A polysaccharide made of linked glucose molecules that strengthens the cell walls of most plants.

Cellulose Acetate
Used as a film base in photography, and as a component in some adhesives. It is also used as a synthetic fibre.

Cellulosic Ethanol
Ethanol made from agricultural refuse, grass, wood, municipal waste and a variety of feedstock, which is less expensive and more available than just corn.
Celsius, Anders
Swedish professor of astronomy who devised the Celsius thermometer.
Celsius Temperature Scale
The centigrade scale of temperature was defined as 0°C at the ice point of water and as 100°C at the boiling point of water (at 1 standard atmosphere).
A substance that can be used to build together aggregates of sand or stone into a cohesive structure. May be a single compound or a mixture. May be hydraulic set, air set or chemical set.
Cement Mixtures
Listed as parts Cement to Sand to Aggregate.
Cement Slurry
A thin, watery cement mixture for pumping or for use as a wash over a surface.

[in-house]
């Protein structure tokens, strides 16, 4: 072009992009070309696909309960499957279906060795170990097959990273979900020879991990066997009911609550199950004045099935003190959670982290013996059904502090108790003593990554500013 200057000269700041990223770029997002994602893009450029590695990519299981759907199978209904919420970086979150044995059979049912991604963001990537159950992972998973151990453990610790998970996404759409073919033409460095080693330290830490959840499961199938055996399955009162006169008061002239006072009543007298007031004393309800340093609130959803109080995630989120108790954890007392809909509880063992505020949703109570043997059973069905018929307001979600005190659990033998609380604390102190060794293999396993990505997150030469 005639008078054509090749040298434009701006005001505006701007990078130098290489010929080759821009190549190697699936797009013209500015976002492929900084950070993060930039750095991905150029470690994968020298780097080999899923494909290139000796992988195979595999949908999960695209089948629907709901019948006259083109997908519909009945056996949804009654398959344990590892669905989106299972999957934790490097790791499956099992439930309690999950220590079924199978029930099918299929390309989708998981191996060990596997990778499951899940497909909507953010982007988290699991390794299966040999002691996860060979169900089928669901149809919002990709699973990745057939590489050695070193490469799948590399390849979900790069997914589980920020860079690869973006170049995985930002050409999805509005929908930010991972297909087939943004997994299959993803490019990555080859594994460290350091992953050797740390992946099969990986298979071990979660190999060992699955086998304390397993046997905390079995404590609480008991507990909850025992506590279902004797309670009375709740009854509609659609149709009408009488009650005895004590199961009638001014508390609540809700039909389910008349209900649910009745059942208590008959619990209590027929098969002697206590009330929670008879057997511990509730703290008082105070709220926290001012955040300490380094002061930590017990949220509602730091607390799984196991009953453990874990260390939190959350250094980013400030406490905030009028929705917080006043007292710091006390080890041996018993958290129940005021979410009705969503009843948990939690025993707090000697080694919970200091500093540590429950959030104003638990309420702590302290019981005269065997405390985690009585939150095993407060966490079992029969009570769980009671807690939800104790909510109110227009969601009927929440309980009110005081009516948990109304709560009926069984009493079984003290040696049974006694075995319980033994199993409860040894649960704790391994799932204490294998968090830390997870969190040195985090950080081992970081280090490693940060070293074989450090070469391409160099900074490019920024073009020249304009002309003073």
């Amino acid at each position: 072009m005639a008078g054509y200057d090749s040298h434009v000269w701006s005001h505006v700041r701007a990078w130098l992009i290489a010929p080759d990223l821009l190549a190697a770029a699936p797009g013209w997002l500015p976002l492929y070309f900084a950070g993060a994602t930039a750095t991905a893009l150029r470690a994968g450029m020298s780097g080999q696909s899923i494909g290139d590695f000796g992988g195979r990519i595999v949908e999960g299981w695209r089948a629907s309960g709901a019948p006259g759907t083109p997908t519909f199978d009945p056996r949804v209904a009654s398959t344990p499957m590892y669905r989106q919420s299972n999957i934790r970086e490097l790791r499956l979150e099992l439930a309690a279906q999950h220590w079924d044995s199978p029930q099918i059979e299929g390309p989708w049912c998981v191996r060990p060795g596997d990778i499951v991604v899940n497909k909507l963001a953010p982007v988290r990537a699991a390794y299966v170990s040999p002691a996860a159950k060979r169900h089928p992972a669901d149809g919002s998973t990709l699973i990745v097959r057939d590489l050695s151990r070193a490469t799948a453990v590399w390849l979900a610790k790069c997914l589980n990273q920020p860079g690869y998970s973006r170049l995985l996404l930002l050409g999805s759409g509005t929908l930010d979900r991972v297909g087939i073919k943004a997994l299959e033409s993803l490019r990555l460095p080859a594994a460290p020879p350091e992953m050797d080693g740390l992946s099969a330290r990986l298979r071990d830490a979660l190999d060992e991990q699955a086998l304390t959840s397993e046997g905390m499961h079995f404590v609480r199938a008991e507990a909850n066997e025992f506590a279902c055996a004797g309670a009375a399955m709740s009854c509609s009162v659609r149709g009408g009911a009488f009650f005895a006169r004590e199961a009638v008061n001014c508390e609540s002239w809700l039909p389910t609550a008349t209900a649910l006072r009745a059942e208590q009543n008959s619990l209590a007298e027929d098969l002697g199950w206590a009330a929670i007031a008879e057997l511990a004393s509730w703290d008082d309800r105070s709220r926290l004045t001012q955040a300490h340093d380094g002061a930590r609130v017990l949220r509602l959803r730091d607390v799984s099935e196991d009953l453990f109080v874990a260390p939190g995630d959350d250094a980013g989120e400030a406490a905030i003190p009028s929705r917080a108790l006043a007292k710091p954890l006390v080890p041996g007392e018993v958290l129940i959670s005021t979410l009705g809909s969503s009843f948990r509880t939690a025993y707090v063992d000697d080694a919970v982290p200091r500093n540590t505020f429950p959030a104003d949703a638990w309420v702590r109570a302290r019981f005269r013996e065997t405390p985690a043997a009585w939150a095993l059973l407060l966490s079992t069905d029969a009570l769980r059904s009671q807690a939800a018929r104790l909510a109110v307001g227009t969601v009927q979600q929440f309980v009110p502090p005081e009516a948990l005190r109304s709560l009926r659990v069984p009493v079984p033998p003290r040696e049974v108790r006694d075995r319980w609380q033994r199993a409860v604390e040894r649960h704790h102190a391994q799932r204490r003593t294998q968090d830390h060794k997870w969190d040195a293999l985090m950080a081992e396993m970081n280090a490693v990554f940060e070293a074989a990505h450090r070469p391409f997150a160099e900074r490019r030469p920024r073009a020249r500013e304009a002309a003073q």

The process of spontaneous reduction of the ions of a metal by another metal above it in the electromotive series.
A compound of iron and carbon.
The geological era covering about 65 million years ago to present day.
In musical research, a unit of pitch change equal to 0.01 semitones.
Prefix representing a multiplication of 10-2
The centigrade scale of temperature was defined as 0°C at the ice point of water and as 100°C at the boiling point of water (at 1 standard atmosphere).
Centigrade Heat Unit
The amount of heat necessary to raise one pound weight of water through 1° C.
1 centimetre of mercury.
A number equal to 10303.
The centimetre is a unit of length and is one hundredth of a metre by definition.
Centimetre Gramme Second
A system of units in which the fundamental units are centimetre, gramme and second.
Centimetre of Mercury